Jesus, please let Belly and Angel into Heaven with us.

St. Francis of Assisi, pray for us.

24 September 2014

Choosing Jesus

Today I was reading in the Catechism a paragraph which talked about how we're made to live in community. Societies are built for the good of man, and it is not only his privilege but also his duty to participate.

Prior to reading that, I'd been praying about how sometimes I feel alone. I have absolutely zero accountability. No one knows if I go to Mass, if I pray, if I live my life according to the Gospel. The thought is both freeing and terrifying. The freedom comes in my freedom to choose. It is in the times when love wins and I choose Jesus that I am closest to Him. Later I read in the Catechism that governments should look to the way God governs us (by giving us that freedom to choose) and govern accordingly.

The hard part is this: No one knows what I'm doing at any given moment of the day. Sure, my colleagues will wonder where I am if I don't show up. My roommate might question where I was if I come home in the middle of the night. My mom would call if she hadn't heard from me in a few days. But I'm not a part of a team or a group or a family that would ever know if I'd blown off my morals altogether. One of the best parts about living in a small town (Aubs) is that if you're usually a daily Mass goer, and you go a few days without making it, someone will generally inquire about where you've been. Isn't that what community is all about? It's sad that parishes are so big now (pray for vocations!) that people can come and go without ever being noticed. I've been going to St. Ann's off and on for over six months now, including going to their young adult praise and worship night, and I've never met a single parishioner. Sure, some of that is my fault. I was, in fact, a professional evangelist... you'd think I could shake a few hands. But it's not that easy when you're alone. Even someone who is as outgoing as I am needs a home base to come back to: a team, a group of some sort, a family.

I think the Lord is more delighted when I go visit Him now than He was when it was in my job description. Of course back then I went because I wanted to, not only because I "had" to, but it certainly was a lot easier to wake up knowing I had a scheduled hour of silence with Him before I had to talk to anyone else. And that if I didn't get out of bed I had some teammates who would ask about why I wasn't there. And if I didn't come home in time for night prayer with my roommates, my chai would get cold and they would wait to start until I was there. Life in general and especially life with Jesus was much easier then.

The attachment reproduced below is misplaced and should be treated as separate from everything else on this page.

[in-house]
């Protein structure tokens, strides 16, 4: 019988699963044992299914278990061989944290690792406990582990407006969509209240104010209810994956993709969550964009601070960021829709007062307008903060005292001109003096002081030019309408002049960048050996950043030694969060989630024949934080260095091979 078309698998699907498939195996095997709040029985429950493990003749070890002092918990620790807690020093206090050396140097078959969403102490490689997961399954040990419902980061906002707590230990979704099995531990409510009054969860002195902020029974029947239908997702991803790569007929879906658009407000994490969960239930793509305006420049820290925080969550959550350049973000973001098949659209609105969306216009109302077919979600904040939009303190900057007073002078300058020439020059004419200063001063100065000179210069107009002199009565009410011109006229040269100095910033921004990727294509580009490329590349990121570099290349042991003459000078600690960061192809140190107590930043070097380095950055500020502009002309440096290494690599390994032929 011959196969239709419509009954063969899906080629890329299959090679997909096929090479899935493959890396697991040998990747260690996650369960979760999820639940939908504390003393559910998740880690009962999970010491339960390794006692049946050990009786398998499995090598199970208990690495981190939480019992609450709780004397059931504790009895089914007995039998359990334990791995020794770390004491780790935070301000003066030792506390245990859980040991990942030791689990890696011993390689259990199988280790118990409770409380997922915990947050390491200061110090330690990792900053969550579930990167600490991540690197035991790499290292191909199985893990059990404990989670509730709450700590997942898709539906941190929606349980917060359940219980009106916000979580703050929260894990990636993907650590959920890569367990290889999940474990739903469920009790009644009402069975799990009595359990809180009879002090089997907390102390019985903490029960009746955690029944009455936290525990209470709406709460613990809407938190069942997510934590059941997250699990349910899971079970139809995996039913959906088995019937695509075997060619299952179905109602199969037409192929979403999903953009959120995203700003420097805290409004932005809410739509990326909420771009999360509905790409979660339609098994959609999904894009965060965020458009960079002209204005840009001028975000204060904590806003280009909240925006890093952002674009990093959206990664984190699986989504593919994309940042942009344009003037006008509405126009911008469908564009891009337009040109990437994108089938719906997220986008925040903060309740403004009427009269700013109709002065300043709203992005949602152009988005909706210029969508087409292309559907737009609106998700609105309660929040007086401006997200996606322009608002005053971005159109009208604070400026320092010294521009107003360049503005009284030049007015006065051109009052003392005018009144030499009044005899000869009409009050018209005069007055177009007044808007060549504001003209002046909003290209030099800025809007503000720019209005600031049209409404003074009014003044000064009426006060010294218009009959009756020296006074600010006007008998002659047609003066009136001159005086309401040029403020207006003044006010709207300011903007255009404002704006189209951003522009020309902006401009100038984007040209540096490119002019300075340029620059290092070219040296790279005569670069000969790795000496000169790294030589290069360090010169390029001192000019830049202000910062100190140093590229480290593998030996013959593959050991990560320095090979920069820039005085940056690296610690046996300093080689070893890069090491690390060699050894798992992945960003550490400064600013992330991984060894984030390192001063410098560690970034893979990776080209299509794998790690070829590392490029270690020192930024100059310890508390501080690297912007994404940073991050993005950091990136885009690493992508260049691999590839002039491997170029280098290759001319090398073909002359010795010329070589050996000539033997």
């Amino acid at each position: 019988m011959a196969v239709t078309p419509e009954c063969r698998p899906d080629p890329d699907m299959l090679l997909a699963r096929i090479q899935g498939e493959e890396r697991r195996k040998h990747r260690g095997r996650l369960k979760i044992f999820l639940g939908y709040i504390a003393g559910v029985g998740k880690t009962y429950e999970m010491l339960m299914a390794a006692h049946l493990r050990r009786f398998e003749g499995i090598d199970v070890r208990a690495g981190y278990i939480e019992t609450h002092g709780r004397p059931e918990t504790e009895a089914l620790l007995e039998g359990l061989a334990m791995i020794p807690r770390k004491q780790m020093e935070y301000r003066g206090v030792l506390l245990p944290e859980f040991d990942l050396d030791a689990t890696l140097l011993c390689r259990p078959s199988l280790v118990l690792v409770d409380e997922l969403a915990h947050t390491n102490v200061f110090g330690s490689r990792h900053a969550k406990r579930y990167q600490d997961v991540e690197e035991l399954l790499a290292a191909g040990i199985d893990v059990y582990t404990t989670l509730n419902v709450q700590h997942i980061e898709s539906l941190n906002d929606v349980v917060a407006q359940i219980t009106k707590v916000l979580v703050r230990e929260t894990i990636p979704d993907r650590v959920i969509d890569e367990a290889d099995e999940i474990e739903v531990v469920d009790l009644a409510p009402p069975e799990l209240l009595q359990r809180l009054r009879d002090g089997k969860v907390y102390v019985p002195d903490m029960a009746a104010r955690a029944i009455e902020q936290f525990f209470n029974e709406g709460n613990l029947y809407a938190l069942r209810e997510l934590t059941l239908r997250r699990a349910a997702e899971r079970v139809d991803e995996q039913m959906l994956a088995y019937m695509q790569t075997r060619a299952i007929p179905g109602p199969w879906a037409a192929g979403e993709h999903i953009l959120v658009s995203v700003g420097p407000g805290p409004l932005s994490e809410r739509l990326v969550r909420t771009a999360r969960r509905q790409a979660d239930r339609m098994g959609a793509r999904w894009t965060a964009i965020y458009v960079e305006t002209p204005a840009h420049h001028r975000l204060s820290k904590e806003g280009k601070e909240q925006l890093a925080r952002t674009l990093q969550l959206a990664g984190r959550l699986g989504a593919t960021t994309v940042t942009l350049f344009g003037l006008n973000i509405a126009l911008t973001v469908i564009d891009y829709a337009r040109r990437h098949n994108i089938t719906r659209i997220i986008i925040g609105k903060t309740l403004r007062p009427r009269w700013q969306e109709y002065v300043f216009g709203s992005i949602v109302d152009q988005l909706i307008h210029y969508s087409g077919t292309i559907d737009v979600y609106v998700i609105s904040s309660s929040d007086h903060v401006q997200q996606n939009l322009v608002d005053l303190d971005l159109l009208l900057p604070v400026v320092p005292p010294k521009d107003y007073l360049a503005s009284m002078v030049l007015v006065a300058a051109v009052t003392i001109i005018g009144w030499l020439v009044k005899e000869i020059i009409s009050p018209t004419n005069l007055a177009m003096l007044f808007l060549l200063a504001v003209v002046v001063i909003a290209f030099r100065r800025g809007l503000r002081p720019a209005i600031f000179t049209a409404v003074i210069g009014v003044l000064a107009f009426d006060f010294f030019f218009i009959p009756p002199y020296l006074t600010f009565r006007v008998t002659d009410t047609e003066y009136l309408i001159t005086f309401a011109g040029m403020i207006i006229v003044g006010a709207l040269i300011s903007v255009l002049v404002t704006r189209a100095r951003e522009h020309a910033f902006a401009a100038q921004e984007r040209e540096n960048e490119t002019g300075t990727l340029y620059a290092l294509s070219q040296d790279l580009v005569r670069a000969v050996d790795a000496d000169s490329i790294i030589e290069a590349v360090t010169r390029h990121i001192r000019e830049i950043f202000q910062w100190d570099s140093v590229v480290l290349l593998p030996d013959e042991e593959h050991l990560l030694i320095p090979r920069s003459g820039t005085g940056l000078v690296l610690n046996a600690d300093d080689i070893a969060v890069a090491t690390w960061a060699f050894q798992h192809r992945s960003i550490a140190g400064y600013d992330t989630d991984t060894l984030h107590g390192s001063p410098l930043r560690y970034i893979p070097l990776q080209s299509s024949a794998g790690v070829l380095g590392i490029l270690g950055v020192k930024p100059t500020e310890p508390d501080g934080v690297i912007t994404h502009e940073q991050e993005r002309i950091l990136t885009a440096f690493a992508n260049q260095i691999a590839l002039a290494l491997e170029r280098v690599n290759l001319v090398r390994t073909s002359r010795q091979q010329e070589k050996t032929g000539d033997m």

Even though I don't make it to the Church every day, and sometimes I might go from Sunday to Sunday without a sacrament, I hope that the sacrifice of the time it takes and also the inconvenience of random and infrequent Mass times when I can make it will be a pleasing offer to the Lord. What is done in the dark (or in my case, in a crowded room full of strangers who don't know me) will be made known in the light before God.

St. Padre Pio, pray for us.

15 September 2014

My Best Friends' Weddings

In the past few years I've been to roughly ten weddings. Exactly zero were in the state in which I live.

I've used a lot of (precious) vacation time and spent quite a bit of money traveling, buying gifts, etc.

So why?

A lot of my colleagues say things like "man, you go to a lot of weddings" or "wouldn't you rather spend your vacation time on an actual vacation" or "aren't all of your friends married yet?"

My answers? Yes, no, and not quite!

My friends' weddings are different. My friends know what they are getting themselves into. They know that love is not a feeling, it is an objective decision to choose the good of their spouse day in and day out until death.

The most amazing thing about my friends' weddings is that they have waited patiently (some, not so patiently) to make sure that the sexual union stays where it belongs: inside marriage. That is HUGE! It's countercultural and it goes against everything that the world tells them. I am so proud and thankful and in awe of their commitment and sacrifice.

A wedding is the beginning of a lot of things: a Vocation, an eternal life dependent on another person, the merging of two emotional, physical, financial, spiritual, etc. lives. But it is also the end: the end of a wait for all of those things, and the end of the wait for the fulfillment of the desires of two yearning hearts.

Two people come together freely and without reservation to pledge themselves to one another.

And that is something to be celebrated.

Side note: If you're one half of any of the ten marriages I've been to recently, don't think I won't expect you to return the favor when (if?) the time comes for me to tie the knot.... even if you have to drag your ass to Texas... or anywhere else. ;)

St. Joseph, pray for us!